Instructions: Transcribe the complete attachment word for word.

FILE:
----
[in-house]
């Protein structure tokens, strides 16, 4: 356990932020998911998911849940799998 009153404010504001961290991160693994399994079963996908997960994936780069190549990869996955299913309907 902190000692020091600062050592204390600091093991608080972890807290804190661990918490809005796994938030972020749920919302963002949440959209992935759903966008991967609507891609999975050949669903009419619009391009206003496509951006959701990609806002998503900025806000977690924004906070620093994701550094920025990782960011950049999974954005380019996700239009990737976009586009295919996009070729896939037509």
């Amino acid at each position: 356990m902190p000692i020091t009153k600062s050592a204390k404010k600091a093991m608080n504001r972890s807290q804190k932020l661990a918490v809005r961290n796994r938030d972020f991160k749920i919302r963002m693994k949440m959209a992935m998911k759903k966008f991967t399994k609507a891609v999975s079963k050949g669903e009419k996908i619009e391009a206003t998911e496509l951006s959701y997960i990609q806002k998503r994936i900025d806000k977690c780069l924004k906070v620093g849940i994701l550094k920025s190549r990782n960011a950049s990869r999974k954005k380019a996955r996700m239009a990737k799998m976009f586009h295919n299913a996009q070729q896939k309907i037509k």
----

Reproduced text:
[in-house]
């Protein structure tokens, strides 16, 4: 356990932020998911998911849940799998 009153404010504001961290991160693994399994079963996908997960994936780069190549990869996955299913309907 902190000692020091600062050592204390600091093991608080972890807290804190661990918490809005796994938030972020749920919302963002949440959209992935759903966008991967609507891609999975050949669903009419619009391009206003496509951006959701990609806002998503900025806000977690924004906070620093994701550094920025990782960011950049999974954005380019996700239009990737976009586009295919996009070729896939037509």
């Amino acid at each position: 356990m902190p000692i020091t009153k600062s050592a204390k404010k600091a093991m608080n504001r972890s807290q804190k932020l661990a918490v809005r961290n796994r938030d972020f991160k749920i919302r963002m693994k949440m959209a992935m998911k759903k966008f991967t399994k609507a891609v999975s079963k050949g669903e009419k996908i619009e391009a206003t998911e496509l951006s959701y997960i990609q806002k998503r994936i900025d806000k977690c780069l924004k906070v620093g849940i994701l550094k920025s190549r990782n960011a950049s990869r999974k954005k380019a996955r996700m239009a990737k799998m976009f586009h295919n299913a996009q070729q896939k309907i037509k």